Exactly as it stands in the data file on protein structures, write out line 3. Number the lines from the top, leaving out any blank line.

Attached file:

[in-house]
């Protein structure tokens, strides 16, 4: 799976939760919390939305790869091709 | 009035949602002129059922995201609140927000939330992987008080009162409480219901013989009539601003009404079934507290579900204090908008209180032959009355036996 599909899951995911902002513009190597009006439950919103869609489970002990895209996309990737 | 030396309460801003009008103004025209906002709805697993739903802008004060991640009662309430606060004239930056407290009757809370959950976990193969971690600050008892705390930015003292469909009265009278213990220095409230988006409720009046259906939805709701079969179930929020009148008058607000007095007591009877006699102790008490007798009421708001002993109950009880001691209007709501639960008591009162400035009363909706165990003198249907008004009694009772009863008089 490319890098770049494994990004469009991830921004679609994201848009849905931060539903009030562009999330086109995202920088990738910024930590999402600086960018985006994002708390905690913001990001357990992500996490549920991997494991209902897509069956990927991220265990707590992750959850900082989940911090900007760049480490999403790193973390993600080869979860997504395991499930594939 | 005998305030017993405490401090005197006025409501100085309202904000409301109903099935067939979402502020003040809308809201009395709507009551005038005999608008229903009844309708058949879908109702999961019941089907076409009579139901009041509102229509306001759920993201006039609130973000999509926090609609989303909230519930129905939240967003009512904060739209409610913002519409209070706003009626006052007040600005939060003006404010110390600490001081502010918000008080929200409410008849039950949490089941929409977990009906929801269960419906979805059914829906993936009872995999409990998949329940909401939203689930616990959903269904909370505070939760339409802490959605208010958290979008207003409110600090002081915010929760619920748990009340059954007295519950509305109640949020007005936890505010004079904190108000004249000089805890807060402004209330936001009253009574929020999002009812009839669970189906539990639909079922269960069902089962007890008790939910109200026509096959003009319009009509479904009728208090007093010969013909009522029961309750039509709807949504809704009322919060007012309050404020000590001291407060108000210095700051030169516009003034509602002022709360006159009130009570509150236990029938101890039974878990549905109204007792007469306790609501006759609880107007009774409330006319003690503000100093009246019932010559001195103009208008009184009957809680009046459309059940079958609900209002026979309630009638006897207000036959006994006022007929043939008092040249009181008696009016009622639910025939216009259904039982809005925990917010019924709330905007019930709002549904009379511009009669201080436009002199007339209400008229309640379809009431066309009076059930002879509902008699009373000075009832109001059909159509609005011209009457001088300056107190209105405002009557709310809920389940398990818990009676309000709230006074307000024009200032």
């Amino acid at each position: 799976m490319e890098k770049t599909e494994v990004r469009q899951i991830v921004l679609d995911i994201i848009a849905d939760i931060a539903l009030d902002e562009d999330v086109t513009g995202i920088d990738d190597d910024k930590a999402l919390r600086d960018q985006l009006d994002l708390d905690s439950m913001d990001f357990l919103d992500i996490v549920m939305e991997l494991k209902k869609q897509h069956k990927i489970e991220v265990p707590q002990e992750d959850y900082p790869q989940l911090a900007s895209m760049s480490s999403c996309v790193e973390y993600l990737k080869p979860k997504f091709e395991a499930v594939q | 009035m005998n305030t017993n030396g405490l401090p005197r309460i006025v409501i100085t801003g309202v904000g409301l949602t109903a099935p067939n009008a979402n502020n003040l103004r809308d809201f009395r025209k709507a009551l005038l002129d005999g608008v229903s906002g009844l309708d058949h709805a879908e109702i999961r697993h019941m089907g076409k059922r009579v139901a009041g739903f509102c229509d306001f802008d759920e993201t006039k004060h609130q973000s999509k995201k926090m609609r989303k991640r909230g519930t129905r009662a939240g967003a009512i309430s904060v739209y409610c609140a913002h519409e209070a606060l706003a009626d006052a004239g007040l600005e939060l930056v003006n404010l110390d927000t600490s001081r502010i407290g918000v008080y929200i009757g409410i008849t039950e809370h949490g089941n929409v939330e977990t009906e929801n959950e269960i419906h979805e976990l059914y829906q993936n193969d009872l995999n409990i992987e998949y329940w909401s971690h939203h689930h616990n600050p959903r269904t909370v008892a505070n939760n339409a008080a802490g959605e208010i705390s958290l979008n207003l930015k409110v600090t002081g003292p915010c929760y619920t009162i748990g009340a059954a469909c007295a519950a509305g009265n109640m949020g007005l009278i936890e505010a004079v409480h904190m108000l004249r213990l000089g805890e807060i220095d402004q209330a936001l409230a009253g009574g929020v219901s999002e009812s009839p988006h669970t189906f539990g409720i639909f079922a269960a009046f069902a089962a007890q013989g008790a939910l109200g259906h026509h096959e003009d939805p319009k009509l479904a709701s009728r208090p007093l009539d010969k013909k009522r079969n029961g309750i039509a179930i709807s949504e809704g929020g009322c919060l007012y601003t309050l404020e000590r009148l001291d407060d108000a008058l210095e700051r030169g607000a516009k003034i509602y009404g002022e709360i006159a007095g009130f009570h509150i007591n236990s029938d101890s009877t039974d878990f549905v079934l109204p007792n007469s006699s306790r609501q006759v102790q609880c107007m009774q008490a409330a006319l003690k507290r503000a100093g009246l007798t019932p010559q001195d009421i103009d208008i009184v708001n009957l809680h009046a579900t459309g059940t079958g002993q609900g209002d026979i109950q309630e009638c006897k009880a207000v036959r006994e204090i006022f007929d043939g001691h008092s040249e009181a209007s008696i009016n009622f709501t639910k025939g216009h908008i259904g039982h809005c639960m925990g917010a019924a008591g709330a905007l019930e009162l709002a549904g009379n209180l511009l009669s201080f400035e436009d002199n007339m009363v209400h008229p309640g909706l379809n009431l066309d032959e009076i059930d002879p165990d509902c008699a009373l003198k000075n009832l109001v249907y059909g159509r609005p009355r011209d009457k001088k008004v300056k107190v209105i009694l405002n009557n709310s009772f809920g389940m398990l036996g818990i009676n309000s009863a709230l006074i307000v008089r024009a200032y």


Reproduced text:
């Amino acid at each position: 799976m490319e890098k770049t599909e494994v990004r469009q899951i991830v921004l679609d995911i994201i848009a849905d939760i931060a539903l009030d902002e562009d999330v086109t513009g995202i920088d990738d190597d910024k930590a999402l919390r600086d960018q985006l009006d994002l708390d905690s439950m913001d990001f357990l919103d992500i996490v549920m939305e991997l494991k209902k869609q897509h069956k990927i489970e991220v265990p707590q002990e992750d959850y900082p790869q989940l911090a900007s895209m760049s480490s999403c996309v790193e973390y993600l990737k080869p979860k997504f091709e395991a499930v594939q | 009035m005998n305030t017993n030396g405490l401090p005197r309460i006025v409501i100085t801003g309202v904000g409301l949602t109903a099935p067939n009008a979402n502020n003040l103004r809308d809201f009395r025209k709507a009551l005038l002129d005999g608008v229903s906002g009844l309708d058949h709805a879908e109702i999961r697993h019941m089907g076409k059922r009579v139901a009041g739903f509102c229509d306001f802008d759920e993201t006039k004060h609130q973000s999509k995201k926090m609609r989303k991640r909230g519930t129905r009662a939240g967003a009512i309430s904060v739209y409610c609140a913002h519409e209070a606060l706003a009626d006052a004239g007040l600005e939060l930056v003006n404010l110390d927000t600490s001081r502010i407290g918000v008080y929200i009757g409410i008849t039950e809370h949490g089941n929409v939330e977990t009906e929801n959950e269960i419906h979805e976990l059914y829906q993936n193969d009872l995999n409990i992987e998949y329940w909401s971690h939203h689930h616990n600050p959903r269904t909370v008892a505070n939760n339409a008080a802490g959605e208010i705390s958290l979008n207003l930015k409110v600090t002081g003292p915010c929760y619920t009162i748990g009340a059954a469909c007295a519950a509305g009265n109640m949020g007005l009278i936890e505010a004079v409480h904190m108000l004249r213990l000089g805890e807060i220095d402004q209330a936001l409230a009253g009574g929020v219901s999002e009812s009839p988006h669970t189906f539990g409720i639909f079922a269960a009046f069902a089962a007890q013989g008790a939910l109200g259906h026509h096959e003009d939805p319009k009509l479904a709701s009728r208090p007093l009539d010969k013909k009522r079969n029961g309750i039509a179930i709807s949504e809704g929020g009322c919060l007012y601003t309050l404020e000590r009148l001291d407060d108000a008058l210095e700051r030169g607000a516009k003034i509602y009404g002022e709360i006159a007095g009130f009570h509150i007591n236990s029938d101890s009877t039974d878990f549905v079934l109204p007792n007469s006699s306790r609501q006759v102790q609880c107007m009774q008490a409330a006319l003690k507290r503000a100093g009246l007798t019932p010559q001195d009421i103009d208008i009184v708001n009957l809680h009046a579900t459309g059940t079958g002993q609900g209002d026979i109950q309630e009638c006897k009880a207000v036959r006994e204090i006022f007929d043939g001691h008092s040249e009181a209007s008696i009016n009622f709501t639910k025939g216009h908008i259904g039982h809005c639960m925990g917010a019924a008591g709330a905007l019930e009162l709002a549904g009379n209180l511009l009669s201080f400035e436009d002199n007339m009363v209400h008229p309640g909706l379809n009431l066309d032959e009076i059930d002879p165990d509902c008699a009373l003198k000075n009832l109001v249907y059909g159509r609005p009355r011209d009457k001088k008004v300056k107190v209105i009694l405002n009557n709310s009772f809920g389940m398990l036996g818990i009676n309000s009863a709230l006074i307000v008089r024009a200032y």